!          !                           +----------------1c-168-120
      !          !  
      !          !               +---------------------------1c-189-118
      !          +--------------11  
      !                          +---------------------------1c-198-139
  !   !                                               +---------1c-225-155
  !   !                +------------------------------2  
  !   !          +----19                              +---------1c-229-156
  !   !          !     !  
  !   !  +------21     +---------------------------------------1c-233-162
  !   !  !       !  
  !   !  !       !                                   +---------1c-235-150
  !   +-23       +-----------------------------------3  
  !      !                                           +---------1c-235-156
  !      !  
  !      !                 +-----------------------------------1c-236-156
  !      +----------------16  
  !                        +-----------------------------------1c-238-165
  !                             +-----------------------------1c-201-138
  !                   +--------12  
  !                   !         +-----------------------------1c-218-154
  !         +--------18  
  !         !         !                          +------------1c-211-142
  !         !         +--------------------------5  
  !         !                                    +------------1c-212-148
  !   +----22  
  !   !     !                 +------------------------------1c-242-172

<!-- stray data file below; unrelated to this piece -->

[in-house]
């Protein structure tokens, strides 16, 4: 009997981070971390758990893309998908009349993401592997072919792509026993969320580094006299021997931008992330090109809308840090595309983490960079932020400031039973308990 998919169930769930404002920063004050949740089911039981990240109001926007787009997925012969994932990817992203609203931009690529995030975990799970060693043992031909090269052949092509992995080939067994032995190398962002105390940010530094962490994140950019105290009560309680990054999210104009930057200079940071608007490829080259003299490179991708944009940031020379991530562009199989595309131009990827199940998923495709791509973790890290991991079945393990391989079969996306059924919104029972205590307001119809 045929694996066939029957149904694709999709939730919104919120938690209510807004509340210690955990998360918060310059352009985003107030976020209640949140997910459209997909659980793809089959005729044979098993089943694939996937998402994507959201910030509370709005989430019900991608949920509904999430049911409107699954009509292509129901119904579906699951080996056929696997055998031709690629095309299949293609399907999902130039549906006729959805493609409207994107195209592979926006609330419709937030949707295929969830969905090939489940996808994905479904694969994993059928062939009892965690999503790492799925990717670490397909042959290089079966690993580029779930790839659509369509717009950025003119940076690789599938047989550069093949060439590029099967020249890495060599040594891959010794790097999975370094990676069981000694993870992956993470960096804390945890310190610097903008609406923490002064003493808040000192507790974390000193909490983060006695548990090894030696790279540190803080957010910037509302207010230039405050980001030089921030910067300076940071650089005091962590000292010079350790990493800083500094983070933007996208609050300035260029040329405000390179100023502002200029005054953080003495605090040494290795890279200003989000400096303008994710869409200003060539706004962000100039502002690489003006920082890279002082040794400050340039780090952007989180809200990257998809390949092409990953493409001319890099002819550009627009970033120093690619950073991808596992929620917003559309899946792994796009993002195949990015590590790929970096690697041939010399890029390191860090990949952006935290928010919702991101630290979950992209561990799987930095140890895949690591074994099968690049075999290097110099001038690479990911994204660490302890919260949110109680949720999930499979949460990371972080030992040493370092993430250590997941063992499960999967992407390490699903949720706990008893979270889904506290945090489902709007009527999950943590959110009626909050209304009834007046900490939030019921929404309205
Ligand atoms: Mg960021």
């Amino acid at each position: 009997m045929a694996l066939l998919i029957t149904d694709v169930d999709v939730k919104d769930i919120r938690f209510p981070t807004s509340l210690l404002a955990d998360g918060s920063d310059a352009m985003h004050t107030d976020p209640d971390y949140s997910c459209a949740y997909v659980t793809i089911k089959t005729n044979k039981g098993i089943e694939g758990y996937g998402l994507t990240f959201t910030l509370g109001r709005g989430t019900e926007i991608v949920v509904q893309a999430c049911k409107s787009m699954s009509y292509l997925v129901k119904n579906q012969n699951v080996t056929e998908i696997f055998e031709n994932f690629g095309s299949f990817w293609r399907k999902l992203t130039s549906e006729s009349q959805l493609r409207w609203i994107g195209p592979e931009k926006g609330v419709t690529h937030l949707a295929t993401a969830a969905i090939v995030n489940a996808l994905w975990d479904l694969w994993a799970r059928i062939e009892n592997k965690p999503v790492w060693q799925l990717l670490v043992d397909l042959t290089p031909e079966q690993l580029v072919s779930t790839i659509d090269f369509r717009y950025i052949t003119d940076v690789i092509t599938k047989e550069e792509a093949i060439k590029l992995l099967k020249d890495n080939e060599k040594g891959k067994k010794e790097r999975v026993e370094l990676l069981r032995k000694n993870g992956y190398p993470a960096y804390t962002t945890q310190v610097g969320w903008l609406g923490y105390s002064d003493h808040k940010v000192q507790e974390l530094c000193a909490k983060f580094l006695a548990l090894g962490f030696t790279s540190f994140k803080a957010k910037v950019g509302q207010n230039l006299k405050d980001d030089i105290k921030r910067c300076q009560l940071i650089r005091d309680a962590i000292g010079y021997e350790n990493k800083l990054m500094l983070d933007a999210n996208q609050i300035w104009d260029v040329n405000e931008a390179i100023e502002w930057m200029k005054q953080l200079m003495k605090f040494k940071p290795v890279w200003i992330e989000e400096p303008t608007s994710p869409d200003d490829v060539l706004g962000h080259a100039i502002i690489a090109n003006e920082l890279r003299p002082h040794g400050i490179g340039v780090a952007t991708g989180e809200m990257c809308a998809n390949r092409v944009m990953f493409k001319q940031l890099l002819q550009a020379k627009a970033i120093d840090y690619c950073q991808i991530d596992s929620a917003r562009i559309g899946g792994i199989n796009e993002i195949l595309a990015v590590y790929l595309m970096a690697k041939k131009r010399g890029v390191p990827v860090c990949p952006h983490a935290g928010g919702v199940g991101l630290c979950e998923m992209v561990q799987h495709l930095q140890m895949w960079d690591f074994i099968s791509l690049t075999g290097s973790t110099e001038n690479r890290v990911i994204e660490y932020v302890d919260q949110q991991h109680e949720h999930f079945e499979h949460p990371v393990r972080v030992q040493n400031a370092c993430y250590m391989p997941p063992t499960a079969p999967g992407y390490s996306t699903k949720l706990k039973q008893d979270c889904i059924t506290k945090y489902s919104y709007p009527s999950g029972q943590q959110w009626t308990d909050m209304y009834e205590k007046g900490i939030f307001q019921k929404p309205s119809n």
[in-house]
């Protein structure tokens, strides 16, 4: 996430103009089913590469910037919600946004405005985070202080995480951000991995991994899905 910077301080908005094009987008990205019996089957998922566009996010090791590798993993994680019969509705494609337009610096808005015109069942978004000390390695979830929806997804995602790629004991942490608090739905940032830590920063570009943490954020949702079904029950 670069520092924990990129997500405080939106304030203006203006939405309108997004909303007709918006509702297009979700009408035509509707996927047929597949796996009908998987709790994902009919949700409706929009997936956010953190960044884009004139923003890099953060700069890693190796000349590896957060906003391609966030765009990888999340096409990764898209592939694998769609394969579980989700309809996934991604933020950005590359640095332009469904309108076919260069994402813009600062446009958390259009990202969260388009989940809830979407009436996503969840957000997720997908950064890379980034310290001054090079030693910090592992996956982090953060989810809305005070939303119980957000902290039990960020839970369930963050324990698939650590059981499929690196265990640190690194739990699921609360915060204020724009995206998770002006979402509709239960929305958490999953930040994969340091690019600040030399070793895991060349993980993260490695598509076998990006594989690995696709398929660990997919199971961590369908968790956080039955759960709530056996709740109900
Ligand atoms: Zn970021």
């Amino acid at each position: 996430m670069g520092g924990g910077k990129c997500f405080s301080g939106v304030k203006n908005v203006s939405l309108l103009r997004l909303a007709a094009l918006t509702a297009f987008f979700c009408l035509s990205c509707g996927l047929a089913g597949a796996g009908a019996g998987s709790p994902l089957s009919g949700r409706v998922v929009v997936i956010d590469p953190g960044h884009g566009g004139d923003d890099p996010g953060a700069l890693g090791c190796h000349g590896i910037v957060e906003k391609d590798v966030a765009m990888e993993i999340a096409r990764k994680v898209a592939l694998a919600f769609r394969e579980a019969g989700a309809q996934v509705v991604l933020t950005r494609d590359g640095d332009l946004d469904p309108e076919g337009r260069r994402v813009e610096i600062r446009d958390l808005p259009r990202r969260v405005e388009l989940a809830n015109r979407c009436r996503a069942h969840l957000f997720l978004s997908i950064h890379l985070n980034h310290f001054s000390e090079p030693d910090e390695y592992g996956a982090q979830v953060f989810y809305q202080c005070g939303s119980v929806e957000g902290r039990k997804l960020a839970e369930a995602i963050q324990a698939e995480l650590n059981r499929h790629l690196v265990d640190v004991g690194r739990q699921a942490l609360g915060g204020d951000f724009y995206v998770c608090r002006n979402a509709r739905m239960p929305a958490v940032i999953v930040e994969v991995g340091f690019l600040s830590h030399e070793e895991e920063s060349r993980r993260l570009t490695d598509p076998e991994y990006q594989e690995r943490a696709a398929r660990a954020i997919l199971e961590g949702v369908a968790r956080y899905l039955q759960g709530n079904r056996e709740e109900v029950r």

!   !     !           +----14  
  !   !     !           !     !                +-------------1c-245-176
  !   !     !           !     +----------------6  
  !   !     +----------17                      +-------------1c-254-185
  +--25                 !  
      !                 !         +--------------------------1c-257-178
      !                 +--------10  
      !                           +--------------------------1c-265-189
      !                            +--------------------------1c-265-192

Suggestions / Recombination mechanism
« on: June 10, 2005, 11:47:16 AM »
Does not look like Nums is too excited about doing double-work, though dry.gif It is a valid substitute for now and it will fix sexrepro to some degree.
I can assure you is a rapid work. By contrast, all other proposals seems much more difficult to realize, still are rather undefined, and involve much rework of the code in the rest of the program.